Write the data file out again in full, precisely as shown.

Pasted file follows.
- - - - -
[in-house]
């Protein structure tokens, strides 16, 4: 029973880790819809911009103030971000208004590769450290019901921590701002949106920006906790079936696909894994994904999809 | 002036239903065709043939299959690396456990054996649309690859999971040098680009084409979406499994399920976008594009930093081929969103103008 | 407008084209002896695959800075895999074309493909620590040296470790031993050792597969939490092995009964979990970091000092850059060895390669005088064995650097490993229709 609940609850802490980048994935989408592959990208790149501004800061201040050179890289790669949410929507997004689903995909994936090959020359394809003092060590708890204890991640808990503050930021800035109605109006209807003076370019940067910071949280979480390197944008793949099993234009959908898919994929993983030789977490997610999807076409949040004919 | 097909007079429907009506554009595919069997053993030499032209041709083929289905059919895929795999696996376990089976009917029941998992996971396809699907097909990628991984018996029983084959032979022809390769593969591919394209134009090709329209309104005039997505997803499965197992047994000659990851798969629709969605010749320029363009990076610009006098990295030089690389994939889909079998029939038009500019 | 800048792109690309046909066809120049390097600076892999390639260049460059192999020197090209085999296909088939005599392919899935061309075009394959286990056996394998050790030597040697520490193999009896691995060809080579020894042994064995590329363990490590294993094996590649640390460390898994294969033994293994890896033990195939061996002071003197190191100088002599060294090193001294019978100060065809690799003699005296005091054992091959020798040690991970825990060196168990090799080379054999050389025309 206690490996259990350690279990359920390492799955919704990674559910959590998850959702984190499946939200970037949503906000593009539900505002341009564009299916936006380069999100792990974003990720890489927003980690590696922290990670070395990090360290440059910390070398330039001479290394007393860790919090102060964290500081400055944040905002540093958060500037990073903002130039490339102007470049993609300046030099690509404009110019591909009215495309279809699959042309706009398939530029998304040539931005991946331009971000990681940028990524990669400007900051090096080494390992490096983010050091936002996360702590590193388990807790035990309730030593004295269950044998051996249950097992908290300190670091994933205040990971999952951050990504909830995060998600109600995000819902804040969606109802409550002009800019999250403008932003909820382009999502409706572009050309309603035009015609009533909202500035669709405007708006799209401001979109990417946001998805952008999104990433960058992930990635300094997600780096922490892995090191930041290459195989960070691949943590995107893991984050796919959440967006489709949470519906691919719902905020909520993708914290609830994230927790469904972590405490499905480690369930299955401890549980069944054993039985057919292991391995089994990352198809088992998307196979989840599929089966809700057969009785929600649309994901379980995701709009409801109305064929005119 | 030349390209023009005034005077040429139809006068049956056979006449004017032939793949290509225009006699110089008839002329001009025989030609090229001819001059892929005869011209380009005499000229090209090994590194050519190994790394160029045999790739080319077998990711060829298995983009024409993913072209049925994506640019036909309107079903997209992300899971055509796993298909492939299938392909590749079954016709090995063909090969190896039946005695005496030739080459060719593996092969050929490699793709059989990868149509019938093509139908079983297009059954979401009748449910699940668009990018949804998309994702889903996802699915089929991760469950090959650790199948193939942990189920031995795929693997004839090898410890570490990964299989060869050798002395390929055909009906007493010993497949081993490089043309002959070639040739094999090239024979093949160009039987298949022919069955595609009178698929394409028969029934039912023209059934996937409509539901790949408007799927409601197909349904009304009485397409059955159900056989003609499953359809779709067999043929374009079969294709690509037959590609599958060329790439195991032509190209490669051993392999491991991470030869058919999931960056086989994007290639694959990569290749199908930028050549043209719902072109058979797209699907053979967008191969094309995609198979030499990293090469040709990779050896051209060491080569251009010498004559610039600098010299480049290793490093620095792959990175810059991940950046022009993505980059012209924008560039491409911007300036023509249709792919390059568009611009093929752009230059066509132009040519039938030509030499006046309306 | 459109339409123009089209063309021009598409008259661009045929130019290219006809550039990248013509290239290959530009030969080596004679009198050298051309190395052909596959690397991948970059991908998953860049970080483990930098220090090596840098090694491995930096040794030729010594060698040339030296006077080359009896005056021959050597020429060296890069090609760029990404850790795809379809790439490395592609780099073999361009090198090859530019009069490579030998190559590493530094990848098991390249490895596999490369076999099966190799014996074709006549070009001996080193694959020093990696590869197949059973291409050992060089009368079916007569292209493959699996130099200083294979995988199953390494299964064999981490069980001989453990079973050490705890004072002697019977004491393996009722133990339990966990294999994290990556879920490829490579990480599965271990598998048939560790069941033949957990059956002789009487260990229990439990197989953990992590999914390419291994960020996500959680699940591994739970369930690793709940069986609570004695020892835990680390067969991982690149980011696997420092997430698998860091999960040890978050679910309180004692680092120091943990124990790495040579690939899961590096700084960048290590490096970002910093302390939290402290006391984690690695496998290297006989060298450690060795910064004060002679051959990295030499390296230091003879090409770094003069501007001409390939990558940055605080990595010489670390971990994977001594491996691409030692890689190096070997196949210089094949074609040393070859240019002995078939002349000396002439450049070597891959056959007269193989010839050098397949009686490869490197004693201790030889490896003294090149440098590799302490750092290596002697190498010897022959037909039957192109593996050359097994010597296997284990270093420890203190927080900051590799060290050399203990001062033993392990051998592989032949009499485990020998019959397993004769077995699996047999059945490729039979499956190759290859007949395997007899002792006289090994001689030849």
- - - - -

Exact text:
[in-house]
């Protein structure tokens, strides 16, 4: 029973880790819809911009103030971000208004590769450290019901921590701002949106920006906790079936696909894994994904999809 | 002036239903065709043939299959690396456990054996649309690859999971040098680009084409979406499994399920976008594009930093081929969103103008 | 407008084209002896695959800075895999074309493909620590040296470790031993050792597969939490092995009964979990970091000092850059060895390669005088064995650097490993229709 609940609850802490980048994935989408592959990208790149501004800061201040050179890289790669949410929507997004689903995909994936090959020359394809003092060590708890204890991640808990503050930021800035109605109006209807003076370019940067910071949280979480390197944008793949099993234009959908898919994929993983030789977490997610999807076409949040004919 | 097909007079429907009506554009595919069997053993030499032209041709083929289905059919895929795999696996376990089976009917029941998992996971396809699907097909990628991984018996029983084959032979022809390769593969591919394209134009090709329209309104005039997505997803499965197992047994000659990851798969629709969605010749320029363009990076610009006098990295030089690389994939889909079998029939038009500019 | 800048792109690309046909066809120049390097600076892999390639260049460059192999020197090209085999296909088939005599392919899935061309075009394959286990056996394998050790030597040697520490193999009896691995060809080579020894042994064995590329363990490590294993094996590649640390460390898994294969033994293994890896033990195939061996002071003197190191100088002599060294090193001294019978100060065809690799003699005296005091054992091959020798040690991970825990060196168990090799080379054999050389025309 206690490996259990350690279990359920390492799955919704990674559910959590998850959702984190499946939200970037949503906000593009539900505002341009564009299916936006380069999100792990974003990720890489927003980690590696922290990670070395990090360290440059910390070398330039001479290394007393860790919090102060964290500081400055944040905002540093958060500037990073903002130039490339102007470049993609300046030099690509404009110019591909009215495309279809699959042309706009398939530029998304040539931005991946331009971000990681940028990524990669400007900051090096080494390992490096983010050091936002996360702590590193388990807790035990309730030593004295269950044998051996249950097992908290300190670091994933205040990971999952951050990504909830995060998600109600995000819902804040969606109802409550002009800019999250403008932003909820382009999502409706572009050309309603035009015609009533909202500035669709405007708006799209401001979109990417946001998805952008999104990433960058992930990635300094997600780096922490892995090191930041290459195989960070691949943590995107893991984050796919959440967006489709949470519906691919719902905020909520993708914290609830994230927790469904972590405490499905480690369930299955401890549980069944054993039985057919292991391995089994990352198809088992998307196979989840599929089966809700057969009785929600649309994901379980995701709009409801109305064929005119 | 030349390209023009005034005077040429139809006068049956056979006449004017032939793949290509225009006699110089008839002329001009025989030609090229001819001059892929005869011209380009005499000229090209090994590194050519190994790394160029045999790739080319077998990711060829298995983009024409993913072209049925994506640019036909309107079903997209992300899971055509796993298909492939299938392909590749079954016709090995063909090969190896039946005695005496030739080459060719593996092969050929490699793709059989990868149509019938093509139908079983297009059954979401009748449910699940668009990018949804998309994702889903996802699915089929991760469950090959650790199948193939942990189920031995795929693997004839090898410890570490990964299989060869050798002395390929055909009906007493010993497949081993490089043309002959070639040739094999090239024979093949160009039987298949022919069955595609009178698929394409028969029934039912023209059934996937409509539901790949408007799927409601197909349904009304009485397409059955159900056989003609499953359809779709067999043929374009079969294709690509037959590609599958060329790439195991032509190209490669051993392999491991991470030869058919999931960056086989994007290639694959990569290749199908930028050549043209719902072109058979797209699907053979967008191969094309995609198979030499990293090469040709990779050896051209060491080569251009010498004559610039600098010299480049290793490093620095792959990175810059991940950046022009993505980059012209924008560039491409911007300036023509249709792919390059568009611009093929752009230059066509132009040519039938030509030499006046309306 | 459109339409123009089209063309021009598409008259661009045929130019290219006809550039990248013509290239290959530009030969080596004679009198050298051309190395052909596959690397991948970059991908998953860049970080483990930098220090090596840098090694491995930096040794030729010594060698040339030296006077080359009896005056021959050597020429060296890069090609760029990404850790795809379809790439490395592609780099073999361009090198090859530019009069490579030998190559590493530094990848098991390249490895596999490369076999099966190799014996074709006549070009001996080193694959020093990696590869197949059973291409050992060089009368079916007569292209493959699996130099200083294979995988199953390494299964064999981490069980001989453990079973050490705890004072002697019977004491393996009722133990339990966990294999994290990556879920490829490579990480599965271990598998048939560790069941033949957990059956002789009487260990229990439990197989953990992590999914390419291994960020996500959680699940591994739970369930690793709940069986609570004695020892835990680390067969991982690149980011696997420092997430698998860091999960040890978050679910309180004692680092120091943990124990790495040579690939899961590096700084960048290590490096970002910093302390939290402290006391984690690695496998290297006989060298450690060795910064004060002679051959990295030499390296230091003879090409770094003069501007001409390939990558940055605080990595010489670390971990994977001594491996691409030692890689190096070997196949210089094949074609040393070859240019002995078939002349000396002439450049070597891959056959007269193989010839050098397949009686490869490197004693201790030889490896003294090149440098590799302490750092290596002697190498010897022959037909039957192109593996050359097994010597296997284990270093420890203190927080900051590799060290050399203990001062033993392990051998592989032949009499485990020998019959397993004769077995699996047999059945490729039979499956190759290859007949395997007899002792006289090994001689030849």